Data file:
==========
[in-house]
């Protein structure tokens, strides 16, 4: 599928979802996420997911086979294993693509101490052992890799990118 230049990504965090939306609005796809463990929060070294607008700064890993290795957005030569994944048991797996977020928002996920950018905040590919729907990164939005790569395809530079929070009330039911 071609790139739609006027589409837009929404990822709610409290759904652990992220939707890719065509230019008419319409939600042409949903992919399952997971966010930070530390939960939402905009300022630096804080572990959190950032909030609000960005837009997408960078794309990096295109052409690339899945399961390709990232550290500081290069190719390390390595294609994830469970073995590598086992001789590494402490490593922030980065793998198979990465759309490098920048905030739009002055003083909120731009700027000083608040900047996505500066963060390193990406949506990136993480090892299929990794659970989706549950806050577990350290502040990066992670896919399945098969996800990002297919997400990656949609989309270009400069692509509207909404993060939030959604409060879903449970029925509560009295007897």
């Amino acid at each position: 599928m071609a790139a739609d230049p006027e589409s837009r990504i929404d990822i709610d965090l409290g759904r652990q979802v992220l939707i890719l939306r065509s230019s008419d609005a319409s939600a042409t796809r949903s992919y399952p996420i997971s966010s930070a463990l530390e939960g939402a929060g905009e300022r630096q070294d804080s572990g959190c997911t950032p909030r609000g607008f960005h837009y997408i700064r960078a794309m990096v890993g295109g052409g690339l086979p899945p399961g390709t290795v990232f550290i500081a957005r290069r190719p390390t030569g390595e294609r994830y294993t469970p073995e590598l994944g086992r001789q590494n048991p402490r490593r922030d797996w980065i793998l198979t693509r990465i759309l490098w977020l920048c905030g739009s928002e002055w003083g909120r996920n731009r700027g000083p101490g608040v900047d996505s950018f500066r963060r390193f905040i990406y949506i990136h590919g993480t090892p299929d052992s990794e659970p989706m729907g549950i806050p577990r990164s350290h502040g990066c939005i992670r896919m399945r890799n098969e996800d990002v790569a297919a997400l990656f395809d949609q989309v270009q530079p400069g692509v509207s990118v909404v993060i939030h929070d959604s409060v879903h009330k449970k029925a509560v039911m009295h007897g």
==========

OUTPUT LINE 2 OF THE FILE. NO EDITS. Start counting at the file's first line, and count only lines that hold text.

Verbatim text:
């Protein structure tokens, strides 16, 4: 599928979802996420997911086979294993693509101490052992890799990118 230049990504965090939306609005796809463990929060070294607008700064890993290795957005030569994944048991797996977020928002996920950018905040590919729907990164939005790569395809530079929070009330039911 071609790139739609006027589409837009929404990822709610409290759904652990992220939707890719065509230019008419319409939600042409949903992919399952997971966010930070530390939960939402905009300022630096804080572990959190950032909030609000960005837009997408960078794309990096295109052409690339899945399961390709990232550290500081290069190719390390390595294609994830469970073995590598086992001789590494402490490593922030980065793998198979990465759309490098920048905030739009002055003083909120731009700027000083608040900047996505500066963060390193990406949506990136993480090892299929990794659970989706549950806050577990350290502040990066992670896919399945098969996800990002297919997400990656949609989309270009400069692509509207909404993060939030959604409060879903449970029925509560009295007897």